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Re: Comments on TWC-L

Tony Halmarack (
Tue, 02 Jul 1996 19:03:14 +0100

From: (Tony Halmarack)
Subject: Re: Comments on TWC-L
In-Reply-To: <>
Date: Tue, 02 Jul 1996 19:03:14 +0100

In message <> Brian Sandle wrote:

> And I ask that anyone supplying psychoactive substances, or data about
> them, considers having a support network at the ready for those who use
> them to their detriment.

In the TWC infrastructure that I advocate, all aspects of the experience would
be supported and safeguarded, within the limititations of human ability.

> Tony indicates a willingness to consider support for failures, though he
> perhaps doesn't give enough credence to harmful effect when he says
> `failure to have the desired effect'.

I believe a lot of work has been done on the therapeutic use of hallucinogens,
though I don't claim to be familiar with much of it at this stage. That's why
I wish to investigate and discuss it via this mailing list.

Though the "desired effect" will be specific to the individual, it's probably
safe to say that a positive, reassuring shift in perception, would be the
object of the exercise. Any possibility of a negative, disturbing effect would
need to be averted. The situation as a whole would be guided and supported
by people with the appropriate skills. Having said this, I believe these
objectives would be best achieved within a warm, socially oriented framework,
as opposed to a clinical, stainless steel environment. While all available
medical benefits would be sought, there would surely be a time for the white
coated scientists to take a back seat. Perhaps a midwifely presence would be
the most appropriate on this particular journey.

> I have some knowledge of Aldous Huxley's journey, though I feel the
> environment to be very important in what happened to him.

Setting is very important and is one aspect of the situation that could be
most easily developed.

> Some twenty years ago I read a book `Myself and I' about psychedelics and
> psychotherapy. The patient was very pleased that her therapist understood
> classical music as an important environmental aspect.

Music seems to play a part in many peoples spiritual development.
I hope it features as an important aid within the TWC.

> J.Krishnamurti, philosopher of life's journey, says he never took
> psychedelic drugs, though perhaps illness played part in his insights.

Good for him. It must be wonderful to attain spiritual enlightenment
without recourse to drugs. I seek this form of enlightenment myself
but just in case I don't make it by this route, I would appreciate a
chemical alternative.

> I feel that environment may be more important than medication, though you
> may remember I have said on talk.euthanasia that starvation is a normal
> death for animals and cancer patients. It may have effects which damage
> the body, I said, and should not be played around with.

Starvation, flagellation and various deprivations have been used to reach
awareness. Most of these methods rely on chemical changes in the brain. I'd
go for the most clean and painless method of achieving this that was
available to me, at my time of need.

> And to help agaisnt delusion from wrong medication and environment let us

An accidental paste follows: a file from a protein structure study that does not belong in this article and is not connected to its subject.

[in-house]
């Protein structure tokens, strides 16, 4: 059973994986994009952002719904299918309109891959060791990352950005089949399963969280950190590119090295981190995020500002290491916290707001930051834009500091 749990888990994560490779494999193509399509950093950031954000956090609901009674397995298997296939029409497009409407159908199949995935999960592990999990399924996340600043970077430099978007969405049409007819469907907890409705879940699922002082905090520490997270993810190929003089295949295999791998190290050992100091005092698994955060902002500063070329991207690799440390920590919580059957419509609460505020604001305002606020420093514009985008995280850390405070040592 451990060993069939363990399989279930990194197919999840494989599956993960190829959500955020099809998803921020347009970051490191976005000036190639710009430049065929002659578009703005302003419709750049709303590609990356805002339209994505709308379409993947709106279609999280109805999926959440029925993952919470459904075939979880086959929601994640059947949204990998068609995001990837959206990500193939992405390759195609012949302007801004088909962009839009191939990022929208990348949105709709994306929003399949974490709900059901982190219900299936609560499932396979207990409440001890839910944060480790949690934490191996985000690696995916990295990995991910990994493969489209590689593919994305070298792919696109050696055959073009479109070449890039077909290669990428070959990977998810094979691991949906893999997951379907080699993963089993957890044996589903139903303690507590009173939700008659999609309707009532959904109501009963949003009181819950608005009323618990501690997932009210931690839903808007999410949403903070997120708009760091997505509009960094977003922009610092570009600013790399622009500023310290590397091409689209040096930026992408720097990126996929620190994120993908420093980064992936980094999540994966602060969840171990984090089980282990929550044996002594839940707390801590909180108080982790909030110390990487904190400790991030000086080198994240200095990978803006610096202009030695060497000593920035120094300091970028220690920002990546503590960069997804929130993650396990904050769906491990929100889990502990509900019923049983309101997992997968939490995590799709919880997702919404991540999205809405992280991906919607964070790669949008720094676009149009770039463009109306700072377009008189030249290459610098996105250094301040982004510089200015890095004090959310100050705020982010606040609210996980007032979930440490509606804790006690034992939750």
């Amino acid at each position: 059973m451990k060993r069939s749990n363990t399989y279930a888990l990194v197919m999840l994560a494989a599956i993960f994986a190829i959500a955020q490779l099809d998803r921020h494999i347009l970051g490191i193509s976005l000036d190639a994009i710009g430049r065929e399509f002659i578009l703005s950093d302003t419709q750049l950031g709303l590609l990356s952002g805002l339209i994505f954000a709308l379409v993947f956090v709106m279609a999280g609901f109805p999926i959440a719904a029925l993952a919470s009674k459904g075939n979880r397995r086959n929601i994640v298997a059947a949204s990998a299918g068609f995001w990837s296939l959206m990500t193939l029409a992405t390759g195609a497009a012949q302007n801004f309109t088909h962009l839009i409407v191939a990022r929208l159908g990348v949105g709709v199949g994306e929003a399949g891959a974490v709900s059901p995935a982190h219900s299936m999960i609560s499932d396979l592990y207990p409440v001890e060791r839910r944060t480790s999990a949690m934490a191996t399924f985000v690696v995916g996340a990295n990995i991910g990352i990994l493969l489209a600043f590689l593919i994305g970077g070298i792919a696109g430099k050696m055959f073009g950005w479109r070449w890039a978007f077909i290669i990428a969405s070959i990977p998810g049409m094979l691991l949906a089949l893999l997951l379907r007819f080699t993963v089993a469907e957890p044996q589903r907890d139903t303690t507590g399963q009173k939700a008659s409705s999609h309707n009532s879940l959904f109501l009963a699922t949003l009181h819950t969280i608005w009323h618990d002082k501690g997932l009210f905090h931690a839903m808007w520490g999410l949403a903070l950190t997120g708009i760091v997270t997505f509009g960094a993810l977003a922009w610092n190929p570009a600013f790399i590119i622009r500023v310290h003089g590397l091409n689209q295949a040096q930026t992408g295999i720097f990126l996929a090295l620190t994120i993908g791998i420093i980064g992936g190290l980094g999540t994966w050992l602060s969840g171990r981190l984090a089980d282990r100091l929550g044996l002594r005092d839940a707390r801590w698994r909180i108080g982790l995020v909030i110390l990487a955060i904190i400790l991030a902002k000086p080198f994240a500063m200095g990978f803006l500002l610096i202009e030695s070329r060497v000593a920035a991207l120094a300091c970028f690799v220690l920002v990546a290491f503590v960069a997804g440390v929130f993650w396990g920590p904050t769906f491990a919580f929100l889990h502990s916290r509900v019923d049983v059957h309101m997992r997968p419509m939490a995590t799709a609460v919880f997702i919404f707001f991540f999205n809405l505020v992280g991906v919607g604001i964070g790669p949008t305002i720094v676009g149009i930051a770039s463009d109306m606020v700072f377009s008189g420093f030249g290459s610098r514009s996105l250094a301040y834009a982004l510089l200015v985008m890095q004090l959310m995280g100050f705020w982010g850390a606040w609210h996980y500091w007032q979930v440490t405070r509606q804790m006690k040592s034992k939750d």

> take a quick look at `levels' that we may be dealing with.
> I quote from `Silent Invasion' by Ellen Crystall:
> "In my judgement, many people don't know what they are channelling. They
> assume they are tuning in to aliens when in reality they are contact
> their own spirit guides or even what metaphysics calls the higher self -
> a level of awareness even beyond spirit guides. In all my experience of
> contacting the aliens and bringing talented psychics to Pine Bush to
> attempt to contact the aliens, none of us were able to channel the
> aliens. In fact several psychics who tried were surprised to learn that
> something like a wall of energy surrounds the aliens, protecting them
> from any attempts to reach them on the psychic level, whether through
> telepathy, clairvoyance or astral projection."

I wouldn't knock anyone's subjective findings. It's possible that there are
other more useful interpretations and experiences that would be better
models for our purposes.

> So I worry that by prescribing psychoactive medication yu will only be
> giving some sort of expensive entertainment at a particular `level',

Your Puritanical streak is showing again Brian. Fun is not a sin in
everyone's book. It may even be a vehicle for spiritual development.

>and that the
> entertainment will be hoped for again and again, which is nothing to do
> with spiritual development. The opposite to development may be occurring.

Maybe, but that isn't the effect we'd be seeking, is it?

> > Now why do I deserve "ire" for wanting to edjucate someone about someone
> > else's life?
> I was being advised not to discuss other than the point of death
> experience, but you appeared to be, as I explained.

My limited education in these matters is something I seek to overcome.
I found the Bardo Thodol (Tibetan Book of the Dead) enlightening and
convincing. My understanding of it's meaning is that life and death
are indivisible parts of the same cycle. In this sense the perceptions
of life are subject to the same conditions as the perceptions of death.
If spiritual enlightenment is a prerequisite for a "Good" death, then
it is equally necessary for a "Good" life. I hope that the methods used
to attain this enlightenment are going to be under discussion on
this list.

The odd chuckle wouldn't come amiss either, as far as I'm concerned.

Have fun,

Tony Halmarack =(*)=

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